In Louda Ben Salah-Cazanas’ portrait of an artist as a young man, migration, love, art, and family variously take centre stage. Young Parisian Labidi declares that he wants to write his first novel for himself, not for his Tunisian-immigrant mother who runs a coffee shop in Lyon and patiently, yet eagerly, awaits word of their son’s literary success. He struggles to find representation and inspiration while chatting up actress Elisa outside a coffee shop. After some frustrating and navel-gazing romantic vacillations (is it a French film without such romantic vacillations?) he, Elisa, and roommate Alekseï hatch semi-legal plans to raise money to live, and then the family comes sweeping back to the fore, causing a re-evaluation that lifts the film to a genuinely heart-warming conclusion. Throughout, Amine Berrada’s cinematography shoots a modern, unglamorous Paris with classic stylings, finding new sides to the city as Labidi searches for personal identity and artistic voice.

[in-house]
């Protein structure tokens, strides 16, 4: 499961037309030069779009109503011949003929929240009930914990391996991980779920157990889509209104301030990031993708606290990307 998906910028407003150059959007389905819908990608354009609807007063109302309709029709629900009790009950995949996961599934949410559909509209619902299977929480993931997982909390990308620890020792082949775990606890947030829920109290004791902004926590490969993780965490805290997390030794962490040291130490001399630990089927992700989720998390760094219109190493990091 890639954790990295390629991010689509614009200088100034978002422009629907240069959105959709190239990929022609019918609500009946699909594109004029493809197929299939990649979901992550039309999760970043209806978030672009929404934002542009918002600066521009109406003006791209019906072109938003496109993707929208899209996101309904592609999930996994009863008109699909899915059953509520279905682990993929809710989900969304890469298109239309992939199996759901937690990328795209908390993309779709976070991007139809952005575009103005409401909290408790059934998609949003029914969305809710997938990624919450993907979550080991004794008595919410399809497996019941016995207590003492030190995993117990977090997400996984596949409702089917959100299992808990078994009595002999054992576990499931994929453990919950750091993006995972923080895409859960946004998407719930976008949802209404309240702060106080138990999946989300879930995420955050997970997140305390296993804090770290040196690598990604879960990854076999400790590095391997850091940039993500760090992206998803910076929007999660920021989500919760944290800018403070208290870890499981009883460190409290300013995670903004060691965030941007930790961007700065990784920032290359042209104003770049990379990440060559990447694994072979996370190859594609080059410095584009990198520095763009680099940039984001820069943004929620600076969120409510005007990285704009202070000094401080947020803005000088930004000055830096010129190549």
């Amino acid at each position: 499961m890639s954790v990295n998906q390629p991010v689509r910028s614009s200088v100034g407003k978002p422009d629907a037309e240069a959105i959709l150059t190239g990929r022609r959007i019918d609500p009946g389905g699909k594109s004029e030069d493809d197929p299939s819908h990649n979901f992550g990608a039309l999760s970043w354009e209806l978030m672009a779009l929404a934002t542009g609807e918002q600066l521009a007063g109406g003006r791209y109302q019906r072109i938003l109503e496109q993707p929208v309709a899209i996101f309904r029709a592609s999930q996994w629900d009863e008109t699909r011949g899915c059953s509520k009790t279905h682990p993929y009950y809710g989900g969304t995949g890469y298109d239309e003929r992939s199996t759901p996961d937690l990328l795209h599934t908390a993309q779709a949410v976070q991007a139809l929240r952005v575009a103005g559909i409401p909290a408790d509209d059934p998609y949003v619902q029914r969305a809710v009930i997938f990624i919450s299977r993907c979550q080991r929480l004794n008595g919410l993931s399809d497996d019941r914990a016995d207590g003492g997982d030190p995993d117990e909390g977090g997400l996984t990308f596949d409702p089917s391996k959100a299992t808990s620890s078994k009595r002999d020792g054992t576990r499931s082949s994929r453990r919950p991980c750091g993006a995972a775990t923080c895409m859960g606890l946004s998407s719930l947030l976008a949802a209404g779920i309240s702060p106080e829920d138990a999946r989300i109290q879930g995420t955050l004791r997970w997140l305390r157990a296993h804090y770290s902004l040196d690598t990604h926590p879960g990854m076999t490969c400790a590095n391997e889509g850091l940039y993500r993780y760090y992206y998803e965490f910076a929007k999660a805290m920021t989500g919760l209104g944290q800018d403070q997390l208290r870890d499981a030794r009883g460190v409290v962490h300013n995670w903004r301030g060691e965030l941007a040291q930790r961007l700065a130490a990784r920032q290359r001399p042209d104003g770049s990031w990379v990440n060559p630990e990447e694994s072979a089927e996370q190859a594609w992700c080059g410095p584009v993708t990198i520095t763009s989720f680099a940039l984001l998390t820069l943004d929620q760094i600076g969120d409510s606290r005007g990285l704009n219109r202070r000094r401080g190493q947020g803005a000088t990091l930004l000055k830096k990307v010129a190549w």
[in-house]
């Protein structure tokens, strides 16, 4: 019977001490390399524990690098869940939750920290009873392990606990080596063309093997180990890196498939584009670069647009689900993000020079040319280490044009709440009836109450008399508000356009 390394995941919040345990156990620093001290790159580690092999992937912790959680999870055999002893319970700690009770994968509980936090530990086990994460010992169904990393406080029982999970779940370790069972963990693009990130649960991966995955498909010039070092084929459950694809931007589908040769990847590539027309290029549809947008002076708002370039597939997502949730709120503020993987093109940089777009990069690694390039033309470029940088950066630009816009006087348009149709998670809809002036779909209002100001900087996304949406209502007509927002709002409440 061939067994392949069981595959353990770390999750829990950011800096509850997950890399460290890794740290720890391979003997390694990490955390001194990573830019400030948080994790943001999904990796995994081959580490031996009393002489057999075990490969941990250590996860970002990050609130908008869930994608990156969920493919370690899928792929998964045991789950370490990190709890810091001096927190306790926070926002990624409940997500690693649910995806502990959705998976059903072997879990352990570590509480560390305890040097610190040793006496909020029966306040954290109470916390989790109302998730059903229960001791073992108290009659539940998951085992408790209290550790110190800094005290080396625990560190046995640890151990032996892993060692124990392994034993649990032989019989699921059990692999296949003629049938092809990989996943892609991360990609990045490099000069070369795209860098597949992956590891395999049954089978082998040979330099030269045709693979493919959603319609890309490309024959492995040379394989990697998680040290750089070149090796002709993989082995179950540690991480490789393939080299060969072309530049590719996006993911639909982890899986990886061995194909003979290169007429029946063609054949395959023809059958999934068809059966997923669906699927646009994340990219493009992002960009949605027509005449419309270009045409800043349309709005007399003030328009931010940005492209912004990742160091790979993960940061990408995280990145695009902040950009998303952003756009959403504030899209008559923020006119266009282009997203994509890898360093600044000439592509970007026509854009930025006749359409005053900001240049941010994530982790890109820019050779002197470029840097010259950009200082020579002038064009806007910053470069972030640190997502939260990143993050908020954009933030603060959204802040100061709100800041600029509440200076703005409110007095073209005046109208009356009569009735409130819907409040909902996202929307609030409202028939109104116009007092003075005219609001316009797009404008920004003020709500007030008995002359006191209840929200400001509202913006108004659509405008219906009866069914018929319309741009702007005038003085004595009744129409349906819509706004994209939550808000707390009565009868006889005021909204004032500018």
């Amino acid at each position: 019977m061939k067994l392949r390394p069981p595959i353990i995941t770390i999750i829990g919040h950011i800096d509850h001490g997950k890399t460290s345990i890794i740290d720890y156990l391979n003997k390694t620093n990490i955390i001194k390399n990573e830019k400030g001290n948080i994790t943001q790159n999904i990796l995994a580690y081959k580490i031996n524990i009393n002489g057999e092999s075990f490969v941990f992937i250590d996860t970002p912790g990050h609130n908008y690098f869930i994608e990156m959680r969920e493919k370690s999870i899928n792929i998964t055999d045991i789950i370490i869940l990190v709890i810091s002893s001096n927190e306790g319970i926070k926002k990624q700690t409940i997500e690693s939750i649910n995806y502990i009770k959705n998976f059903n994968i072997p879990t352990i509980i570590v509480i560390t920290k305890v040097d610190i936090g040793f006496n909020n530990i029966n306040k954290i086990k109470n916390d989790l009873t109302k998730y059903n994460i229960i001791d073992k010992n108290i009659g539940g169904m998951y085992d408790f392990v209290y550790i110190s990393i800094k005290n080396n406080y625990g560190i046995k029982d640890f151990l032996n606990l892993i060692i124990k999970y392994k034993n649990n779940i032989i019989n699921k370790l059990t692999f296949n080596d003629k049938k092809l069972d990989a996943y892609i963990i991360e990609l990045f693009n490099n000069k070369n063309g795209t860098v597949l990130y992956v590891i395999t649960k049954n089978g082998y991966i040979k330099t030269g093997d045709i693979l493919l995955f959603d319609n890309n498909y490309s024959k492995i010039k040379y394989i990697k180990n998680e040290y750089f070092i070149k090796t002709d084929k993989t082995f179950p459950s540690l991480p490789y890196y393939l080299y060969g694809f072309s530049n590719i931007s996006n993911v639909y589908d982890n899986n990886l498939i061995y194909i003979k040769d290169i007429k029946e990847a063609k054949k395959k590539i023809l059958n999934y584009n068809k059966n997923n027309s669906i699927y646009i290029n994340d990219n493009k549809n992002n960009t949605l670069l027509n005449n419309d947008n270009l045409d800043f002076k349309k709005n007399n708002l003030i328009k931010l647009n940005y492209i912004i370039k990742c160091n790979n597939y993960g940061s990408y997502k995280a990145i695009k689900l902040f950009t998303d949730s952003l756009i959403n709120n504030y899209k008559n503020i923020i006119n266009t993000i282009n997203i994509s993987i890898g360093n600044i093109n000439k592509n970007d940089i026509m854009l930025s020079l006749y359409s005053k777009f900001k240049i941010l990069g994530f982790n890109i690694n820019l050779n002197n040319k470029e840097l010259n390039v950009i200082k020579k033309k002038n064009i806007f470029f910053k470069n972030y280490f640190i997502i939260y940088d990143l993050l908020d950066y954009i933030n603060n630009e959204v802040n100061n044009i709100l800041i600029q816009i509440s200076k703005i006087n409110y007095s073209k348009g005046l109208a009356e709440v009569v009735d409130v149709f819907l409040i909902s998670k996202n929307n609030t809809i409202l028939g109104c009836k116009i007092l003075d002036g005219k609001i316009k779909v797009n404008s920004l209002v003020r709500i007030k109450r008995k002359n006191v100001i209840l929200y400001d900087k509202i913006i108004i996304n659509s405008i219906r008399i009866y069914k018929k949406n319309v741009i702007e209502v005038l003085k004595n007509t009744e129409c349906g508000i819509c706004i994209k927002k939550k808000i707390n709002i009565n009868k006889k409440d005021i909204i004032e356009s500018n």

Much happens in The World Among Us (Le Monde Après Nous), and not all serves the search for and impossibility of individual identity at the film’s core. Much of the opening antics – notably around the relationship – serves to alienate audiences from Labidi rather than draw us in through a shallow, slightly unsympathetic approach, and unfortunately the script is not strong enough to lay the groundwork for the eventual reckoning. However, the strong performances – notably from Aurélien Gabrielli as Labidi and Saadia Bentaïeb as his mother – are given space to breathe and shine in this final act, ending the tale with grace, hope, and sensitivity.

The World After Us treads familiar ground and feels less than the sum of its parts – notably when its New Wave stylings throw it against classics of the genre. By the time the credits roll, however, its heart proves in the right place.



CAST: Aurélien Gabrielli, Louise Chevillotte, Saadia Bentaïeb, Jacques Nolot, Léon Cunha Da Costa, Mikaël Chirinian, Hyacinthe Blanc, Noémie Schmidt, Isabelle Prim, Grégoire Lagrange

DIRECTOR: Louda Ben Salah-Cazanas

WRITER: Louda Ben Salah-Cazanas

SYNOPSIS: A young Parisian writer searches for love, inspiration, and a place in his corner of the world.